WASHINGTON — When Anthony Foxx took the oath as U.S. transportation secretary last week, it had been more than four years since the last fatal commercial airline accident on American soil.
That changed Saturday, when Asiana Airlines Flight 214 crashed while landing at San Francisco International Airport en route from South Korea, killing two passengers and injuring more than 100.
However, the most public face of the response isn’t Foxx’s. According to Mary Schiavo, a Transportation Department inspector general in the 1990s, transportation secretaries are more behind-the-scenes players in the responses to accidents.
“In terms of getting in there and rolling up your sleeves, no,” she said. “He’s not going to play a direct role.”
The Federal Aviation Administration and the National Transportation Safety Board immediately activated their response teams, sending them to the accident site to begin their investigations into the causes.
Foxx, a former mayor of Charlotte, N.C., learned of the Asiana accident almost immediately through the Department of Transportation’s crisis management center, which monitors the nation’s transportation system, according to Transportation Department spokeswoman Meghan Keck.
Keck said that in the days since, the new secretary had maintained contact with the FAA, the NTSB and the White House.
“The Department of Transportation and the FAA are working closely to assist the NTSB with its investigation,” Foxx said last weekend in a joint statement with FAA Administrator Michael Huerta.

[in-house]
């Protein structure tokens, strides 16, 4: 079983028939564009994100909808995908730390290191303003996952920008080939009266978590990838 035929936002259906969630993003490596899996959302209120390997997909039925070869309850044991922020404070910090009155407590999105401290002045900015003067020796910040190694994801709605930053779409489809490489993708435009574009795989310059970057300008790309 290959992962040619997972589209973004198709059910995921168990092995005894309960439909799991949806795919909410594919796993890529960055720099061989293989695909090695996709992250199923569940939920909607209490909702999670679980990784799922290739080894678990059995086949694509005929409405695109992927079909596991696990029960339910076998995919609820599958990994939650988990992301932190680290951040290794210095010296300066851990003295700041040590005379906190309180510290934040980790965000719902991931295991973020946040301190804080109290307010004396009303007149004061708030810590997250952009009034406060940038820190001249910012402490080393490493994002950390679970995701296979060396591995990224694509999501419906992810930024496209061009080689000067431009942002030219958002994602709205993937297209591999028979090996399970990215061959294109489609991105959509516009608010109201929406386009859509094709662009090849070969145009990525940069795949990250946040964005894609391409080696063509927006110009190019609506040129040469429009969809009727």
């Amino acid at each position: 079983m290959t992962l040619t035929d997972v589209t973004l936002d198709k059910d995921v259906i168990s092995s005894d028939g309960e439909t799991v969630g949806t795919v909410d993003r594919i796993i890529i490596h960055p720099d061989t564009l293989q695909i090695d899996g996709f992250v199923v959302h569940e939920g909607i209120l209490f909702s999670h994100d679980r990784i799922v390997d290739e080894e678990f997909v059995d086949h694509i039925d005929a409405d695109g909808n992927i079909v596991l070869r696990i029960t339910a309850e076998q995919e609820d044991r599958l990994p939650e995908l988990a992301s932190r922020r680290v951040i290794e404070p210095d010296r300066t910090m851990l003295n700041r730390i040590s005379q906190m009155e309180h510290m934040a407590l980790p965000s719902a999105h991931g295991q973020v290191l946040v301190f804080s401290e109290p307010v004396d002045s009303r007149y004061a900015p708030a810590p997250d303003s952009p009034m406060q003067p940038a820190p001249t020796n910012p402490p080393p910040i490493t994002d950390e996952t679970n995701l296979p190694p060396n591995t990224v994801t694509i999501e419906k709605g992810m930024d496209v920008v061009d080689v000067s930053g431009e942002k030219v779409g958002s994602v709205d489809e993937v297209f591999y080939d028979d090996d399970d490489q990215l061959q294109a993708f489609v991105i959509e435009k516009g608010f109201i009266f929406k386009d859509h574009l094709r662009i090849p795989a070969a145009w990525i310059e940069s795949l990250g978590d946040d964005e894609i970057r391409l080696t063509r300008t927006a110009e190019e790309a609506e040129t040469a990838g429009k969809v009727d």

More bad news came Sunday, when an air taxi crashed after takeoff in Soldotna, Alaska, killing 10 people, including nine members of two families on vacation from South Carolina.
Even though Foxx doesn’t have a hands-on role in the accident responses, he’s active in promoting safety, one of his agency’s primary goals.
“Safety will remain our top priority at DOT,” Foxx wrote in a letter to the department’s 55,000 employees on his first day as their boss.
In spite of the sometimes-sensational coverage of crashes, aviation has become much safer in recent years. According to the federal Bureau of Transportation Statistics, no fatalities in U.S. commercial aviation occurred during eight of the past 20 years. In 1960, there were 499 fatalities in a year when passengers flew 1.1 billion miles. Last year saw zero fatalities, out of 7.7 billion passenger miles flown.
But major aviation accidents are still traumatic for the public and can test even the most seasoned veterans.
Foxx’s predecessor, Ray LaHood, had been in the post only a few weeks when a Colgan Air regional jet crashed near Buffalo, N.Y., killing all 50 people aboard. LaHood has said it was his worst day on the job.
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